So is Nexomon just a Pokémon rip-off, or what?

Love it or hate it, it’s hard to deny that Pokémon is just as (if not more) culturally significant amongst millennials now than it was when we were actually its target audience. Everywhere you look these days, it’s poké-this and poké-that, it gets pretty poké-nnoying after a while.

But listen, I understand. Every once in a while, you get that monster collecting itch that only Pokémon can scratch. So you do what any sane person would do: you whip out your dusty old Nintendo DS, slap your trusty copy of Pokémon Platinum (which retails for over £60 now, just so you know) into the cartridge slot, create a new save file, play solidly for three days, then get bored and move onto something else.

But what if you still want to experience the joy of trapping small creatures in tiny prisons, without playing Pokémon? Well, what I am about to tell you may be shocking. There are, in fact, OTHER monster catching/collecting/battling games out there that AREN’T Pokémon. Like Digimon… and Nexomon… and many other varieties of ‘mon’ I’m sure.

Nexomon started off as a mobile game. It belonged to an extremely rare breed of mobile games that were, you know, actual games, unlike the putrid excuses for entertainment you see festering on the App Store today. It became a ‘proper’ videogame in 2017 with the release of Nexomon: Extinction.

Nexomon is very similar to Pokémon in some ways…

A common complaint levelled at games like Nexomon (usually by people who haven’t actually played the game) is that they ‘rip-off’ Pokémon. In honour of this, here is a definitive list of all the things that Nexomon ‘ripped off’ from Pokémon:

  • You battle Nexomon against other Nexomon
  • Winning battles gives EXP points which helps your Nexomon level up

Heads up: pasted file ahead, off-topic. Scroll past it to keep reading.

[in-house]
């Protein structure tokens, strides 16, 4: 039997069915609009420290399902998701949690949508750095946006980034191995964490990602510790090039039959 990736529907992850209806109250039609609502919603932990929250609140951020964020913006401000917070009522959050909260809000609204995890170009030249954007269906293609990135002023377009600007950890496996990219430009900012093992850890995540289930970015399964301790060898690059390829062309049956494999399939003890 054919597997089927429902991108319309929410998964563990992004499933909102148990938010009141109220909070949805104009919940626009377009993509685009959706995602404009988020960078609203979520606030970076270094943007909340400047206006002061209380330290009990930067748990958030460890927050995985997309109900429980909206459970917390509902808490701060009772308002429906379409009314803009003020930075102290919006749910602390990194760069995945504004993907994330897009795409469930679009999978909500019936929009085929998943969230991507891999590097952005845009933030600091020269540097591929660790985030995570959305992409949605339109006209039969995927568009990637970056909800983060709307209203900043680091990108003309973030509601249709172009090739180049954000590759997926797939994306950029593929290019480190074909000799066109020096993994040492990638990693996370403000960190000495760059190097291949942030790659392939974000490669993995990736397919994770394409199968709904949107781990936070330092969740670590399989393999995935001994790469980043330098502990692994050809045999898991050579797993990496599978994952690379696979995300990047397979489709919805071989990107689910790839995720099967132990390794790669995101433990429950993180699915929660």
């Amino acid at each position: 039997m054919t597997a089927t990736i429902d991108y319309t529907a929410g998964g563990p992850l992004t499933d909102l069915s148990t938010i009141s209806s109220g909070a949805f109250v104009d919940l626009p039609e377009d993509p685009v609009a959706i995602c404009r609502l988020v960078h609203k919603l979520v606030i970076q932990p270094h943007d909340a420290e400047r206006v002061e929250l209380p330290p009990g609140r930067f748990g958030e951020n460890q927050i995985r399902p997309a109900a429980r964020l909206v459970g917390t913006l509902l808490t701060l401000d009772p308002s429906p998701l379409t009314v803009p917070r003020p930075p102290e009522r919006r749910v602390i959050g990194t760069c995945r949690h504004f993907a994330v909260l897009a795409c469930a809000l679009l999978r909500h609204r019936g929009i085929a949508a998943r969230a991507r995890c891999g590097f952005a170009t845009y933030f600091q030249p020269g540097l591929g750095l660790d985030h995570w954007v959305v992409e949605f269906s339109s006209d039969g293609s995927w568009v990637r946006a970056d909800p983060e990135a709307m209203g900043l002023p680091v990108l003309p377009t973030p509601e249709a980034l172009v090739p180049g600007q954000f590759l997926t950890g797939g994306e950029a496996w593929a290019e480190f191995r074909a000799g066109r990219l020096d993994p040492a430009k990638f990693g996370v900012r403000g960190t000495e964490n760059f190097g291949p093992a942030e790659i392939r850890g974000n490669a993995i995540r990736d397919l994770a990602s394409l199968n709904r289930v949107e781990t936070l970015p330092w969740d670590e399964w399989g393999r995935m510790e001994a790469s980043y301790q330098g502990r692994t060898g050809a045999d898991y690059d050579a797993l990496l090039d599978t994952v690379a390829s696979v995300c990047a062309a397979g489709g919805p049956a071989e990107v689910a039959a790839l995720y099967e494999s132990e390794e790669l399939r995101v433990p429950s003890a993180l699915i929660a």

• Levelling up your Nexomon causes them to learn new moves and evolve to become more powerful
  • Nexomon have type attributes
  • Nexomon can be stored when not in use
Hey, look at that triangular Pokéball- Uh, I mean… ‘Nexotrap’

To some people, these might be more than enough similarities to render Nexomon nothing more than a cheap knockoff. But I don’t think that logic makes much sense. Of course games within the same genre will be similar – otherwise, what would be the point in categorising games into genres at all?

Whilst it is true that Nexomon does borrow many of its core fundamentals from Pokemon, that doesn’t make it a ‘rip-off’ any more than Mortal Kombat is a ‘rip-off’ of Street Fighter – they’re both 2D fighting games, so why wouldn’t they be similar?

… and very different in others

I’m as big a Pokémon stan as anybody, but even I have to admit that Pokemon’s battle system sucks. It’s over-simplistic and poorly optimised, especially at end-game when battles are over in less than a minute due to pretty much every move being a one-shot. Nexomon, on the other hand, adds another layer of challenge and flavour to its battle system by incorporating a stamina meter. Using moves takes up stamina; the stronger the move, the more stamina you lose, which adds a new dimension to your battle strategies.

One thing that I always felt made Pokémon a little tedious in places is the random encounters. I just want to get from one city to the next without being swarmed by level 5 Weedles, is that too much to ask? Nexomon opts instead for visible encounters, which makes travelling much easier. Another great improvement is to the variety of wild Nexomon you can meet out in the world. There are almost 400 Nexomon scattered across a relatively small map. The game even has the courtesy to tell you when a Nexomon is common, uncommon, mega-rare or ultra-rare. Coming across an ultra-rare Nexomon in the wild is kinda like stumbling across a wild starter Pokemon. Wouldn’t that be interesting?

Here are Nexomon’s nine starters. Yes, nine.